Nov 27 2009

Thanksgiving Pie Treat with Whipped Cream

November 27th, 2009 at 2:20 am (AST) by Jake Richter

One of our favorite desserts for Thanksgiving is Peanut Butter Pie. We’ve tried a lot different recipes, some which require actual cooking of the pie filling, and others which have unusual or overly complex preparations. But after much research, we finally found a good, repeatable recipe, which I have replicated below, with additional comments and minor modifications, including a low-carb option.

Chocolate Peanut Butter Pie
Based for the most part on a recipe from Cooks.com

Ingredients:

Pie Crust and Pie Filling:

  • A 9″ pie crust (This can be Graham cracker or even a pre-made pie shell, however to make this low-carb if you choose, you could use almond flour or hazelnut flour to make the crust).
  • 8 oz. softened cream cheese (regular, don’t use light cream cheese – it’s just wrong to have a “light” cheese of any sort, and you soften it by letting it sit at room temperature for a while, depending on your ambient temperature)
  • 1 cup granulated sugar (we use 1 cup of Splenda granulated sugar substitute as a way to cut down on carbohydrates)
  • 1 cup peanut butter (we use organic, no-sugar-added chunky peanut butter, but any peanut butter will do)
  • 2 tablespoons melted butter (salted butter is fine, but don’t use butter substitute or margarine – you can use your microwave oven to melt the butter, but do it in stages so it doesn’t splatter or get overly hot)
  • 1 cup whipping cream (in liquid form, as you use this to make real whipped cream)
  • 1 tablespoon vanilla extract (use the real stuff, not fake vanilla)

Chocolate Topping:

  • 4 oz. semi-sweet chocolate (we prefer dark or bittersweet chocolate with a high cocoa content (60-72%), or for true low-carb, we also use Godiva’s Sugar Free Dark Chocolate)
  • 2 tablespoons butter
  • 2 tablespoons oil (we recommend a nut oil like sunflower oil or peanut oil – do not use olive oil due to the flavor)
  • 1/4 (one-quarter) cup of chopped dry roasted, unsalted peanuts

Directions:

Prepare crust according to favorite recipe (which may involve baking the crust), and then let adjust to room temperature.

Whip cream cheese until fluffy, which is easiest to do with a hand mixer or stand mixer.

Slowly add sugar (or Splenda sugar substitute), peanut butter, and butter. The reason to add this slowly is to ensure even distribution and prevent clouds of sugar.

In another bowl, combine the whipping cream and vanilla extract, and whip until firm. We find that if the bowl for the whipped cream is chilled first, we get better results. An easy way to chill a bowl is to put a cup of crushed ice in the bowl along with a half cup (no need to be exact) of water, and then swish it about until the bowl is nice and cold. Then dump out the ice water and dry the inside of the bowl with a towel before pouring in the whipping cream and vanilla extract.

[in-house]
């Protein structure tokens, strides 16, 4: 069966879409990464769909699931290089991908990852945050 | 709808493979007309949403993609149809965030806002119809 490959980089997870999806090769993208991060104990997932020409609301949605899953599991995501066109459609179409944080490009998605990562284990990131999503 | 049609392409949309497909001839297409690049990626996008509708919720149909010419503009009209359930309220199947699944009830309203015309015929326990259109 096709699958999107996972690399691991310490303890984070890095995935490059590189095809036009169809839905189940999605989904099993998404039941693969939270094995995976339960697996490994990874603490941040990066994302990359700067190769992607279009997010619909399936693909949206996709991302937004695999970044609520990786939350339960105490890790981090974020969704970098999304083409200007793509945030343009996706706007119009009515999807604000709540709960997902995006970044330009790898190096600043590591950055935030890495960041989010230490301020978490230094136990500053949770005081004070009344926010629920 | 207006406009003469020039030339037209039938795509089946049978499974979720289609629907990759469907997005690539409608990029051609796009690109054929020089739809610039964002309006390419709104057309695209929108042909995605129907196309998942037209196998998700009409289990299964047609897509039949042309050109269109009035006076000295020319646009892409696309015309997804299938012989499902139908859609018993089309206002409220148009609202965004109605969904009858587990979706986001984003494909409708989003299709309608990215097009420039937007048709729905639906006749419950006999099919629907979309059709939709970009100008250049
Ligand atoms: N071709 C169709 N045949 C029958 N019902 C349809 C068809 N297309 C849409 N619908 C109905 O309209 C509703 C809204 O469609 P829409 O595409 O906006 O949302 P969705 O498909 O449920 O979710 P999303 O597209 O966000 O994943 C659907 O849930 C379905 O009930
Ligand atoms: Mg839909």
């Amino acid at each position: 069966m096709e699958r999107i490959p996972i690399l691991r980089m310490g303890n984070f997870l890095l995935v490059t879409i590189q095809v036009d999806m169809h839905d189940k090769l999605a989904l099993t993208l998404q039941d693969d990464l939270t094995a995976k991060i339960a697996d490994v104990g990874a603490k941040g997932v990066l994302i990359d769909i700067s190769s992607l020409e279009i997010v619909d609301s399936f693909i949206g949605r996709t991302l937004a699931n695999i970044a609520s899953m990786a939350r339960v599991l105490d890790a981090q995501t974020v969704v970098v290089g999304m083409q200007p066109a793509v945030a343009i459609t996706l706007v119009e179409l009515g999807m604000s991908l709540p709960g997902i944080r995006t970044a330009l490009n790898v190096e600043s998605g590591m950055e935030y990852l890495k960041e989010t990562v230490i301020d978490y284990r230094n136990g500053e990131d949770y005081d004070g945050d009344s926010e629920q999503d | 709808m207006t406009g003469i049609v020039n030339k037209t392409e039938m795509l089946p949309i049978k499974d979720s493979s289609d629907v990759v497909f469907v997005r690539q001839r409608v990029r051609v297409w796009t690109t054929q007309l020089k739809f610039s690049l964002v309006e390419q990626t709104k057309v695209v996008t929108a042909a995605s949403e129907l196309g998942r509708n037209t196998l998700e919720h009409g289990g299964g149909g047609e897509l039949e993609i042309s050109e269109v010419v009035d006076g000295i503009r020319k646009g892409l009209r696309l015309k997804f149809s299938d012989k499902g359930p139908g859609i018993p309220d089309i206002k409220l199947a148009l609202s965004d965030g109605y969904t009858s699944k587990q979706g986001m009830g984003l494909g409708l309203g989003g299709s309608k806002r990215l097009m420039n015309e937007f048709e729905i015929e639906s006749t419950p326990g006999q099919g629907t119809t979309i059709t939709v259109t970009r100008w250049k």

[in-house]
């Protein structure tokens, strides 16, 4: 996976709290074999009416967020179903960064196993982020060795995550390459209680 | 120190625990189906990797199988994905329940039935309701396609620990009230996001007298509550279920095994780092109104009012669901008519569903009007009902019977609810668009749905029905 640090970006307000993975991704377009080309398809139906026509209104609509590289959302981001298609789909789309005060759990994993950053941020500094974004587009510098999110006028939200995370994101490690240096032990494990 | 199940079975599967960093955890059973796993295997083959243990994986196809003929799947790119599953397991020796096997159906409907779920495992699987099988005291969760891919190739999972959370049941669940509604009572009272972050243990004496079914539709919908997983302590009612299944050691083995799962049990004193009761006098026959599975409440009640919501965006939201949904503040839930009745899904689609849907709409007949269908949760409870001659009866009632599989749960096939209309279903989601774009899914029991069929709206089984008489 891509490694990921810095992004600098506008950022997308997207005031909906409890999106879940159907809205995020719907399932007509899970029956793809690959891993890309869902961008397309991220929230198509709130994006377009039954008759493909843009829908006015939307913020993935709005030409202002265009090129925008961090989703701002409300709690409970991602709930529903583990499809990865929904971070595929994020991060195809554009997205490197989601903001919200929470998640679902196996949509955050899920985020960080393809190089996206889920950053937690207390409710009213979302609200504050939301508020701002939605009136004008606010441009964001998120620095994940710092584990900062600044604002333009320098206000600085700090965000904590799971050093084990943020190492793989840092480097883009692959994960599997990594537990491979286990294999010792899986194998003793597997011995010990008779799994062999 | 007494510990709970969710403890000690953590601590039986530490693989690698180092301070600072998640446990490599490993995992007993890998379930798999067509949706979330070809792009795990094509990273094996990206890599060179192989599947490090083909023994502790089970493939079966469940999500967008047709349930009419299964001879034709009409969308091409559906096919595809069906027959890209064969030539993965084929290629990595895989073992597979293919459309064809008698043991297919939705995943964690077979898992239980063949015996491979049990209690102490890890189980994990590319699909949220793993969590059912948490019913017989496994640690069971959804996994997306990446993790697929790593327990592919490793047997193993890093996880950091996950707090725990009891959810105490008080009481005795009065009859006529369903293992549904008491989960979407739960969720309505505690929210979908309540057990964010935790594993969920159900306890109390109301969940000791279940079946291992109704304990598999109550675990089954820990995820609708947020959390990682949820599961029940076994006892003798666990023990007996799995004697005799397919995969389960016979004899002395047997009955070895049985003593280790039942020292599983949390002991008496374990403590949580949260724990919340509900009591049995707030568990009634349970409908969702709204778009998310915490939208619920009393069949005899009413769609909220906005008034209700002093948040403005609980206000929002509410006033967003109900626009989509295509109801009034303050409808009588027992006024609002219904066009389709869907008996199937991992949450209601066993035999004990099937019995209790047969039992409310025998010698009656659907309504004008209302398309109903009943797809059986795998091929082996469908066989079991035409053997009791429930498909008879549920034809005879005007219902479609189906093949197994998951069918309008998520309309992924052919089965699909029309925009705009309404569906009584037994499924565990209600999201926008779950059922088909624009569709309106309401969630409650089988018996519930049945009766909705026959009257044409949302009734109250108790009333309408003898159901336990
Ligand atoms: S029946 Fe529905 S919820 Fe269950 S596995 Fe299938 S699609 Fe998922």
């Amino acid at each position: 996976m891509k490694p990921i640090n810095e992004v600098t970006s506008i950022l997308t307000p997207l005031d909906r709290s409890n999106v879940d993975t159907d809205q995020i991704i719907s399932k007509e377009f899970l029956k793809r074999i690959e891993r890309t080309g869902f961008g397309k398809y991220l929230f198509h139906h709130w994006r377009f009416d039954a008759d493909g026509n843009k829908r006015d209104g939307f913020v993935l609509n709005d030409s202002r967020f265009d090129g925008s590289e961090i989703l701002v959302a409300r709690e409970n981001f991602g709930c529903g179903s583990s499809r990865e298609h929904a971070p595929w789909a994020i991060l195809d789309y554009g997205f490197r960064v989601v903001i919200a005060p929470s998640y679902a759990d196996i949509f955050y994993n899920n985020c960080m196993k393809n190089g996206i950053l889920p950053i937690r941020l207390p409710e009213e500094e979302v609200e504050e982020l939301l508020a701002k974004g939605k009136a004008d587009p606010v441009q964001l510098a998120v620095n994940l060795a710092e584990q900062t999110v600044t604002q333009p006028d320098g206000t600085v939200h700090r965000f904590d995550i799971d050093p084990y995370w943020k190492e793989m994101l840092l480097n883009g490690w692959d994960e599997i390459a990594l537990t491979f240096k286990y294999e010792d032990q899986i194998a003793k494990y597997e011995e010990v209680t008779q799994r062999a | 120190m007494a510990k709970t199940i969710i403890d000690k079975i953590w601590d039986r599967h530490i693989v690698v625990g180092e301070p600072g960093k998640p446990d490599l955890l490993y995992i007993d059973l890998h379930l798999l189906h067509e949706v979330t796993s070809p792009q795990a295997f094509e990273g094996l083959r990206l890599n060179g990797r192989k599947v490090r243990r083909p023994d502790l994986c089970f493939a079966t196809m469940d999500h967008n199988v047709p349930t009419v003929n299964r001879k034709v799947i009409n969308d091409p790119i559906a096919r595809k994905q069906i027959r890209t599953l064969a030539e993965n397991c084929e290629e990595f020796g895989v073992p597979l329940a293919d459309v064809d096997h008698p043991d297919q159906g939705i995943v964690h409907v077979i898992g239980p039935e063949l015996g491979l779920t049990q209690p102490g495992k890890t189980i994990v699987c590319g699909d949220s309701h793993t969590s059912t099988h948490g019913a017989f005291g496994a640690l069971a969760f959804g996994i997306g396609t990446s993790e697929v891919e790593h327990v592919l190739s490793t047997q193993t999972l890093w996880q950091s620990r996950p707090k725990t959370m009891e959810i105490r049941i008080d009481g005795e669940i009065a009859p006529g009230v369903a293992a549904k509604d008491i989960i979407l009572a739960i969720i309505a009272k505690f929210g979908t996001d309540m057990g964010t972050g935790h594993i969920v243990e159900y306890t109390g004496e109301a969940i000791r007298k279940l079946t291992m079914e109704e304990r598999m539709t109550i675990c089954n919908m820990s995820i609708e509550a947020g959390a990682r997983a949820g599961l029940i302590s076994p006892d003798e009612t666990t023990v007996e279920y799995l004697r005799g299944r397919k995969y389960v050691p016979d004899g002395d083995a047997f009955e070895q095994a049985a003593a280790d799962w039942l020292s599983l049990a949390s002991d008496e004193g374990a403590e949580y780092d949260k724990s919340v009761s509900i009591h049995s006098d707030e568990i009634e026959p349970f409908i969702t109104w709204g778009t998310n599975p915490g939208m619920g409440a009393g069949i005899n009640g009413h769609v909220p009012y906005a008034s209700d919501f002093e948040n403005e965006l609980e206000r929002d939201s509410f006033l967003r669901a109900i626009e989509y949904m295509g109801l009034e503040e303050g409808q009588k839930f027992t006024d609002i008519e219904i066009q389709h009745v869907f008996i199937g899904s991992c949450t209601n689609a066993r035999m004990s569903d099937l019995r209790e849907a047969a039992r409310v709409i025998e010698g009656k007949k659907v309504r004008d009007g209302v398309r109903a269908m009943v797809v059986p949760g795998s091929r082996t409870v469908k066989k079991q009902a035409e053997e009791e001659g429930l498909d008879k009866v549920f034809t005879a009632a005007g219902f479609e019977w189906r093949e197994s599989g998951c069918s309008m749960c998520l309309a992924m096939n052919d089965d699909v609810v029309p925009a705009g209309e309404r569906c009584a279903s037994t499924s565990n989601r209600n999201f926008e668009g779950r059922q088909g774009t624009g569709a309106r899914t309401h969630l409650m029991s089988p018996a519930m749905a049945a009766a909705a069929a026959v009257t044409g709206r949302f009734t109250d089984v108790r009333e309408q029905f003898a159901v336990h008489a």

Blend 1/3 of whipped cream into peanut butter mixture – it’s okay to be rough in for that first third.

Fold the peanut butter mixture into remaining whipped cream (or vice versa – the whipped cream into the peanut butter mixture) gently until thoroughly incorporated.

Fill the pie crust, smoothing top. Chill. This will result in a rather firm pie filling.

Once the pie filling is nice and firm, get out a double boiler, fill with a bit of water, and heat the double boiler.

Combine the chocolate, butter, and oil in top of the double boiler until chocolate melts. Cool slightly. Spread chocolate on cooled peanut butter filling. Start at center and work out. Sprinkle top with peanuts, chill pie thoroughly.

The Chocolate Peanut Butter Pie described above may serve 10-12 people if they take small slices. For our family of four, we have found that the pie is so rich that it lasts us at least a couple of days of nibbling.

One additional suggestion for serving would be to make up extra whipped cream to eat with the pie, as it helps balance out the rich flavor and density of the peanut butter filling and chocolate topping. To make the whipped cream, use a 16 oz. container of whipping cream, add one packet of vanilla Splenda and one packet of normal Splenda (or, if you’re into sugar, a table spoon of sugar and a teaspoon of vanilla extract), and whip it up in a chilled bowl as described above.


3 Responses to “Thanksgiving Pie Treat with Whipped Cream”

  • Mercy Says:

    I wonder if I could use the sweetener, Stevia and have it taste as good? I have used Stevia for years in my tea, but am not much of a baker, so have not baked with it. I have heard some bad things about Splenda and try to stay away from white sugar also. Any clue?

  • Jake Richter Says:

    We have tried Stevia mostly in drinks and find it to have more of an aftertaste in hot drinks, but to be better than Splenda in Martinis.

    I’m pretty sure that all sweeteners, whether natural or concocted in a lab have issues if you use them in quantity. Even Stevia – see http://www.buzzle.com/articles/stevia-side-effects.html for example.

  • Linda Richter Says:

    I’m guessing but I think if you get the amount right, you won’t have a problem with bitterness. The pumpkin and spices should cover it. The rest of the recipe is basically a cross between a quiche and a custard so it should still thicken nicely without the bulk from the sugar.